Claire Waller, a Commercial solicitor at DWF looks at issues in commercial contracts
In tough economic times, businesses may be tempted to enter into contracts with very onerous payment provisions including fixed term prices and hefty penalties for any late delivery. A commercial decision may be taken that the benefit of the contract outweighs the risks associated with the very onerous contractual obligations. However, businesses should ensure that they have fully considered all the financial terms in the contract, particularly that fixed term price commitments allow sufficient margins to cover unexpected costs and that any penalties under the contract are proportionate to the fees which are being charged.
At the start of a contract the parties will often agree an initial period during which charges under the contract are fixed and cannot be increased. The service provider therefore benefits if it can procure any goods, labour, raw materials and fuel at a lower price, but carries the risk associated with any increases in those costs. Many businesses in the transport sector have experienced difficulties recently when the price of fuel increased significantly in a short period of time. Where transport providers have been tied into contracts with either no right or a very limited right to increase charges, this has seriously eaten into profit margins and has led in some cases to contracts becoming loss-making.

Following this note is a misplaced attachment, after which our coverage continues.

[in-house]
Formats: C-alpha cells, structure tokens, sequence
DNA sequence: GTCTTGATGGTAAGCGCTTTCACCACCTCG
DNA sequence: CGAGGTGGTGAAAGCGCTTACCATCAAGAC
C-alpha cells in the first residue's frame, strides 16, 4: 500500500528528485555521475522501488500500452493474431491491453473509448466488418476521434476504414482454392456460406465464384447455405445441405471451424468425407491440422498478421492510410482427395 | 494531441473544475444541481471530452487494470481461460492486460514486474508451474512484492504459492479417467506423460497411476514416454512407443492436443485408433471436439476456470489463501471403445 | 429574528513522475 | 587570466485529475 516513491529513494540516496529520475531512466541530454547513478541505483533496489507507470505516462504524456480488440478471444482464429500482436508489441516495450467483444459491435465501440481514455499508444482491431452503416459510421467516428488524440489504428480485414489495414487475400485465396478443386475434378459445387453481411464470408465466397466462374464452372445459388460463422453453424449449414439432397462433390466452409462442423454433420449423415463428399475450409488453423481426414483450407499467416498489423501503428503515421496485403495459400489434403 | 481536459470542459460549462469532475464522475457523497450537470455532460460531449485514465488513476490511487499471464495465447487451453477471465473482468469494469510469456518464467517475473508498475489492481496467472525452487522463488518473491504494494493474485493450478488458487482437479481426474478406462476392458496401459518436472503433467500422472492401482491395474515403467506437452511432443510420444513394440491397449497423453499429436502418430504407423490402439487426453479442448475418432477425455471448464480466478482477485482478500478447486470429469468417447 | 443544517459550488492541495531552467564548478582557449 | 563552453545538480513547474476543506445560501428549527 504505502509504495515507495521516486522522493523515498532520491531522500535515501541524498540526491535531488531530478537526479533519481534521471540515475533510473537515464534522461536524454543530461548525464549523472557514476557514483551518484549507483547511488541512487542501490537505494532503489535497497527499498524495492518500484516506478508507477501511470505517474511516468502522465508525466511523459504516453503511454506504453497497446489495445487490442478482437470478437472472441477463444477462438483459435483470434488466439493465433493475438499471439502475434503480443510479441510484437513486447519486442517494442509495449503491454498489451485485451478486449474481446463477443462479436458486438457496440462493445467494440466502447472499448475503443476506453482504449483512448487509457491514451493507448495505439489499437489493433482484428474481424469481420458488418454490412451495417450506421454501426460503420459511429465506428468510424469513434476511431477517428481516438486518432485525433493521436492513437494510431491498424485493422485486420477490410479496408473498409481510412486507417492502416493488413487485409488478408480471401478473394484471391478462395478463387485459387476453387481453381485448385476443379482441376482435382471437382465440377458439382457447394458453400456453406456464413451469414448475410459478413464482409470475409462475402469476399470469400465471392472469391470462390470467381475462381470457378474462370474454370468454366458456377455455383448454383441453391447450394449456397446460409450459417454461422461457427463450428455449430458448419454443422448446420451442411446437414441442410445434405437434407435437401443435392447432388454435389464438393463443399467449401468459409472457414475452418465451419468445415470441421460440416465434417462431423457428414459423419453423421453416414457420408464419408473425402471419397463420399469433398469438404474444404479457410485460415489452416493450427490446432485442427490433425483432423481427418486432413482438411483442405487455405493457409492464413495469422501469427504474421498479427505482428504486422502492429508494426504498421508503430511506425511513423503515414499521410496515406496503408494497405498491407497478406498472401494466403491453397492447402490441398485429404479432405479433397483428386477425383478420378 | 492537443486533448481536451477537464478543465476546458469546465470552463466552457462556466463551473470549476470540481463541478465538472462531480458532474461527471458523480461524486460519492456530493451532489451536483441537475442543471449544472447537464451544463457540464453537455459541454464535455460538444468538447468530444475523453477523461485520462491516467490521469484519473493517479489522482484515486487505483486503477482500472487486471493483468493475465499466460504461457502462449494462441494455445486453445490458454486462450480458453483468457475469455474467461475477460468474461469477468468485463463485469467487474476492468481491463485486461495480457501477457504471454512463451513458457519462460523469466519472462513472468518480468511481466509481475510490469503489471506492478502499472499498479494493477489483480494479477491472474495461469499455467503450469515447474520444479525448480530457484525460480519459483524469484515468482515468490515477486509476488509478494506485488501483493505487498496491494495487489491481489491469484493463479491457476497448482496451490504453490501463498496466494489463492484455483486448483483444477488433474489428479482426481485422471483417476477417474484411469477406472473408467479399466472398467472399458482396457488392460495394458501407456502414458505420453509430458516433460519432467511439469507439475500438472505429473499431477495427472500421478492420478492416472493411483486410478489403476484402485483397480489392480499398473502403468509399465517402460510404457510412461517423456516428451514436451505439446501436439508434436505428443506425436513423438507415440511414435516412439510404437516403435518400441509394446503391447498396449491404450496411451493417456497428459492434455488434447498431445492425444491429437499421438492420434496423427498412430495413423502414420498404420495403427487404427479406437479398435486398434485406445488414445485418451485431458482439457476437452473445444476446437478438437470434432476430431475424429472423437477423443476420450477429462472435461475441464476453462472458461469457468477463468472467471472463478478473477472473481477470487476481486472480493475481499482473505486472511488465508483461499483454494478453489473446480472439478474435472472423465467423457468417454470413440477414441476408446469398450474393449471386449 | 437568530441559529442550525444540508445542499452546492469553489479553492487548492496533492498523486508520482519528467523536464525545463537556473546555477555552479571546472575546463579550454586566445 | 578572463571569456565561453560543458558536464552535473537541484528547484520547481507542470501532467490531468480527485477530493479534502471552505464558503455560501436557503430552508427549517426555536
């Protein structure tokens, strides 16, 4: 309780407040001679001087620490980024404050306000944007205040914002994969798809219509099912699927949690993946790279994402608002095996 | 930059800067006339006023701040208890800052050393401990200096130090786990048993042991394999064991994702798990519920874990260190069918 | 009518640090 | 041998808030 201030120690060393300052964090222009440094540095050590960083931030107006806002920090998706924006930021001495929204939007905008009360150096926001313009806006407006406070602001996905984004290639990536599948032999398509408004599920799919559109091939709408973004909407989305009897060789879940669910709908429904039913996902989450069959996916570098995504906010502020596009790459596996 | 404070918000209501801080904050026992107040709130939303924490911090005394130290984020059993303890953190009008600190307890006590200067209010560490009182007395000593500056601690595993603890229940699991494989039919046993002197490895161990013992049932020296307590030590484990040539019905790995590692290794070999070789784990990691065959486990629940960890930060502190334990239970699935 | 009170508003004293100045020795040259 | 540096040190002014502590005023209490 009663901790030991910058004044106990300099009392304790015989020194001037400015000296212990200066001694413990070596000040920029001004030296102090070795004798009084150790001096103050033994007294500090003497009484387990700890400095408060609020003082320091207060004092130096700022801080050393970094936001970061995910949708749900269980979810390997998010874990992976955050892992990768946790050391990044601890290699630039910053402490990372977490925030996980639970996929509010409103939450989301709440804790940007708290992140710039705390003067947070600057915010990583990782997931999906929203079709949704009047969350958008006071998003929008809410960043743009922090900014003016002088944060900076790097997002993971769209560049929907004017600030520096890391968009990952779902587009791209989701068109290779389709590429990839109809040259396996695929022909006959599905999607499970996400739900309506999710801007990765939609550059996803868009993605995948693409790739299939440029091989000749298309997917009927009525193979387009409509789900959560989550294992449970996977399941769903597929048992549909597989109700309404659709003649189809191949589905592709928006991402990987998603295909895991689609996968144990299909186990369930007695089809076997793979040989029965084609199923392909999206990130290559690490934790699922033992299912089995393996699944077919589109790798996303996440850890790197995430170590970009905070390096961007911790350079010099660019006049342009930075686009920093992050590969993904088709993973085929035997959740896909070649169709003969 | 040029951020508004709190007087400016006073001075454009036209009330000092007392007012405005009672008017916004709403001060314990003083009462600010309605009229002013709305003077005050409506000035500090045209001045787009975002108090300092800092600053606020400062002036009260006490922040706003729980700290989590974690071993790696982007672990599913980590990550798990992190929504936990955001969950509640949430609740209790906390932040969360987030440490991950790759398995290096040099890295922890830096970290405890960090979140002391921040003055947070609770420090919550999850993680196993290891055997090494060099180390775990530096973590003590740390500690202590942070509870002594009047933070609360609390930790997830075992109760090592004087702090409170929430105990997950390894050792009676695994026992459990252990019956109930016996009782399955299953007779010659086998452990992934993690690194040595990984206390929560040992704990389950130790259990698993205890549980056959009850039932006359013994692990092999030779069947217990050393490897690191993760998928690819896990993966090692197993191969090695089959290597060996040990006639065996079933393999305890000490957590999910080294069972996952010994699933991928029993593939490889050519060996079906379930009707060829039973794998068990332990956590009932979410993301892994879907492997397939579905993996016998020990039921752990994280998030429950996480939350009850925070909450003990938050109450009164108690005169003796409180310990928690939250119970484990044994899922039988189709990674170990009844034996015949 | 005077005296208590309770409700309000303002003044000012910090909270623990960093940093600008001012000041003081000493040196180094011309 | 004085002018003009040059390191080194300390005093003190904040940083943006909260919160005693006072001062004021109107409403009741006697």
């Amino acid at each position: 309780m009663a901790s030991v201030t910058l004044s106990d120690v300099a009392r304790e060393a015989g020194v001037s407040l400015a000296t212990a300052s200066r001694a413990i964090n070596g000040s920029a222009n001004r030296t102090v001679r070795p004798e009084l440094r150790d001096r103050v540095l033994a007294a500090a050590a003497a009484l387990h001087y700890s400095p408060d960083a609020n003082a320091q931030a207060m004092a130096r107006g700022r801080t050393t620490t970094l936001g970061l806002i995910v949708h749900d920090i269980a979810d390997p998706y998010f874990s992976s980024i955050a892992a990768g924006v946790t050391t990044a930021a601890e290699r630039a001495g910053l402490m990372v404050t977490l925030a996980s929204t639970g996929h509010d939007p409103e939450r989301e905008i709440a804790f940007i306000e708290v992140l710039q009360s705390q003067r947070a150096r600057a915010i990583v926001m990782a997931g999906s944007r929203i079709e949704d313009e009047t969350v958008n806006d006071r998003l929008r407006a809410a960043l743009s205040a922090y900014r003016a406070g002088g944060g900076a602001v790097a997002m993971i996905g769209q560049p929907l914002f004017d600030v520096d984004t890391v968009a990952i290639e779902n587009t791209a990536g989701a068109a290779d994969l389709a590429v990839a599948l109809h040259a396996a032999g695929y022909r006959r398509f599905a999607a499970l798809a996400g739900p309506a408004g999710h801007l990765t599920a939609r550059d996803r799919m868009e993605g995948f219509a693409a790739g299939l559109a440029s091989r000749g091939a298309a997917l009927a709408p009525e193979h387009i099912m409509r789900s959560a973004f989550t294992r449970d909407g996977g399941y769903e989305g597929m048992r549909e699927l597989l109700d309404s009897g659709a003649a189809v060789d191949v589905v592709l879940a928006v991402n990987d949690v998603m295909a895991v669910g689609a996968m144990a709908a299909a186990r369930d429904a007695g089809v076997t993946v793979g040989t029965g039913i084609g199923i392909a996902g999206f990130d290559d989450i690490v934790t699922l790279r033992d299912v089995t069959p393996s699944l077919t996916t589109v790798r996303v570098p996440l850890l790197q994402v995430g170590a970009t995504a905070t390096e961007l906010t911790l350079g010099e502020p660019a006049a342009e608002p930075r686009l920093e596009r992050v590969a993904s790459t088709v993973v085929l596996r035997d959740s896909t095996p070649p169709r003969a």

If you are in the process of negotiating contracts at present, check carefully to see what rights you have to increase prices. Look to negotiate on two levels – the frequency of any fee increase and the basis on which the fee can be increased. Most purchasers will not allow more than one price increase per year and may look to cap fee increase by reference to a maximum percentage of the current price or to the increase in the Retail Price Index. A more relevant index may be one which specifically takes into account fuel prices, such as the AA’s fuel price report. It may be possible to tie in at least a proportion of the fee increase to such an index. You may even be able to negotiate a right to increase the charges at any time if you are able to provide evidence to show there has been a material increase in costs beyond your control.
Penalties and Liquidated Damages
It is a matter of principle under English law that a penalty clause in a contract is not enforceable. Any clause whose function is simply to impose a penalty on a party and act as a deterrent – going much further than compensating the other party for the loss it is likely to have suffered – will not be allowed by the courts. Liquidated damages clauses are permitted, however, and they are a common feature in haulage contracts. A liquidated damages clause specifies that if one party to a contract breaches its terms in a particular way, it will pay to the other party an agreed fixed sum. There is no requirement for the party making the claim to actually suffer any loss or to prove the extent of the loss it has incurred – the very fact that the breach has occurred entitles that party to the money.